• Buy in bulk. We all know that bulk pricing is often lower per unit (ounce, pound, etc) than their smaller counterparts. Consider buying food that you use often in larger quantities. Also consider splitting the cost and contents of a bulk item (especially if it will spoil, like fruit, vegetables or meat) with a friend or member of your family – that way, you both get the best price!
  • Create a meal plan that utilizes leftovers from one meal to create another later in the week. You might have hamburgers one night and use the leftover ground meat to make tacos, meatballs, or chili another night.
  • Create a shopping list and stick with it. If you plan your meals, this is all you should need for the week or month.
  • Once you have your list, visit the website of the supermarkets near you to find the best prices. One store may be having a sale on just the item you need! And while you’re there, sign up for and take advantage of store loyalty cards. You can load coupons and discounts onto the card itself, so that all you need to do is enter your phone number at checkout to receive all the savings.
  • Save yourself a trip to a second or third store for those few allergy-friendly products they stock. Each stop means more time, more gas, and more temptation for impulse purchases. See if your item can be shipped to you via Amazon, Peapod, Walmart, Target, Costco, etc.

Food Assistance

Food assistance programs are a great way to get the food you need. Both the Supplemental Nutrition Assistance Program (SNAP) and Women, Infant, Children programs (WIC) are run by each state and offer a monthly stipend to be used on qualified products. Hint: your SNAP dollars go further at farmer’s markets!

Contact your local school to discuss availability of free breakfast and lunch programs. Some programs extend into the summer months, so be sure to inquire about how to access that benefit after school ends. These programs are available through the USDA and other non-profit organizations. While you’re there, also ask about weekend backpack programs run through food pantries and other non-profits.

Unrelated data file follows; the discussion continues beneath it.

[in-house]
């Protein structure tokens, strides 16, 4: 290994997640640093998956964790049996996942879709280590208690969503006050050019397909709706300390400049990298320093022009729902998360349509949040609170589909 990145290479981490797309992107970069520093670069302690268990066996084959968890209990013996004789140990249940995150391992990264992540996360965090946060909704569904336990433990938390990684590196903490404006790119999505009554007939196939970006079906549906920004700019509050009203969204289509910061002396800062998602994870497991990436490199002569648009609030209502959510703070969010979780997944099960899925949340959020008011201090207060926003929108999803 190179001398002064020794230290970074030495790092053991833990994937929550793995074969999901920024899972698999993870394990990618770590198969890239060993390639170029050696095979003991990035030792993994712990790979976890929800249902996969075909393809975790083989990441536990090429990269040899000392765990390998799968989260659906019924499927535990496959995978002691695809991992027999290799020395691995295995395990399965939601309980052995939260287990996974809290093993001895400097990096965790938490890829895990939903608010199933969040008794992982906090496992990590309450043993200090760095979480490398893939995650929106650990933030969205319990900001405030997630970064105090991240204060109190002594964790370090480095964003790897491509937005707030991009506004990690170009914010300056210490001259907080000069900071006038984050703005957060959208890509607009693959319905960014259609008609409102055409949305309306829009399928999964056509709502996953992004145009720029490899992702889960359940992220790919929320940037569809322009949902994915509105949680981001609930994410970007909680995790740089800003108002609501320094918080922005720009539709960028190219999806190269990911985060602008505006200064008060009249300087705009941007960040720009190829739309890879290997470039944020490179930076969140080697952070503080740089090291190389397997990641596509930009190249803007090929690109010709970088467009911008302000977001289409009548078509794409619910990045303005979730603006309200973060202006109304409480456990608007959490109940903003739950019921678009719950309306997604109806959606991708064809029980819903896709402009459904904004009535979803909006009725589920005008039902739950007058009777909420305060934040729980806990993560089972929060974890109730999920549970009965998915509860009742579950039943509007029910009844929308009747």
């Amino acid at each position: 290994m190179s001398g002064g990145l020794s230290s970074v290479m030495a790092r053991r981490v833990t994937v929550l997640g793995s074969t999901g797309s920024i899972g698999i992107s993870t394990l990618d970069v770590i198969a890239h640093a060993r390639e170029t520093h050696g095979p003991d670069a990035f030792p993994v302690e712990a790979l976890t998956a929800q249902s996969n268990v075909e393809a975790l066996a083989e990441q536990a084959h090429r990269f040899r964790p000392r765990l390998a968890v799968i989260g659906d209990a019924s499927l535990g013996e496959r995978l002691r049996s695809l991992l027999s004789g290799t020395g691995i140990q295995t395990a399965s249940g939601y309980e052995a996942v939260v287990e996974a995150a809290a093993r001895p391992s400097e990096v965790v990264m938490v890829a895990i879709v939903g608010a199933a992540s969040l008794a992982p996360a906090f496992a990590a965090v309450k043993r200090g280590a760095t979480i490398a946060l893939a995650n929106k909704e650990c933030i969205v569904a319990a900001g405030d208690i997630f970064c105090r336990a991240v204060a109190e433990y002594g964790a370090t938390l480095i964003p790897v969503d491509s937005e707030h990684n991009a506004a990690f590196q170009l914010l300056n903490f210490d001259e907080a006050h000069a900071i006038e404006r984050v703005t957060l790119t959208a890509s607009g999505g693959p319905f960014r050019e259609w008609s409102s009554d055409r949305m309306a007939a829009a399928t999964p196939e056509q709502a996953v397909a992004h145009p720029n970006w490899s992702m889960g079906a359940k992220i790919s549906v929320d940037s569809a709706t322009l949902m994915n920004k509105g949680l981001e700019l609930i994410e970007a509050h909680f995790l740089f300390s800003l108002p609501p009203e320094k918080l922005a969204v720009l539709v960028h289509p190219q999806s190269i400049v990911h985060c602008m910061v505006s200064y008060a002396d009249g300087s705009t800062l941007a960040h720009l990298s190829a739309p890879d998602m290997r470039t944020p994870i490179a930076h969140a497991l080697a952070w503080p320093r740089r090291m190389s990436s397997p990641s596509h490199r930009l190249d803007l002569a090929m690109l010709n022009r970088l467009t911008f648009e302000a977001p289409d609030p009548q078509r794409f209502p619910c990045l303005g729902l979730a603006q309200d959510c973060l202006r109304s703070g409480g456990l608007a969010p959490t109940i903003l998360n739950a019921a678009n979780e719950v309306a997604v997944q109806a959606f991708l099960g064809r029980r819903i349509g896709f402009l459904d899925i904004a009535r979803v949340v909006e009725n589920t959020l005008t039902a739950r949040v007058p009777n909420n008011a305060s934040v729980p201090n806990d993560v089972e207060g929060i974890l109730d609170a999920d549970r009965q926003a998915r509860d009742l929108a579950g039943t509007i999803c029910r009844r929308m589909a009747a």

If you need further assistance, contact a local food bank or food pantry. There are many tips for safely navigating the food pantry, so be sure to read through these suggestions. If possible, sign up to choose the items you need yourself (rather than having a box preprepared for you) – that way, you can pick food you like and read ingredient lists to make sure they are free from your allergen.

Medical Care

Contact your state to see if you qualify for Medicaid, an insurance program that provides medical coverage for individuals and families. If you do not, consider the Children’s Health Insurance Program (CHIP), also offered by each state. CHIP provides low-cost medical coverage to children (and sometimes to pregnant women) who earn too much to qualify for Medicaid. Like Medicaid, CHIP covers routine check ups, vaccinations, dental and vision care, emergency services and more.


There’s no doubt that food allergies are expensive. But taking care of yourself, planning ahead, and reaching out for help when needed can go a long way in reducing cost AND stress.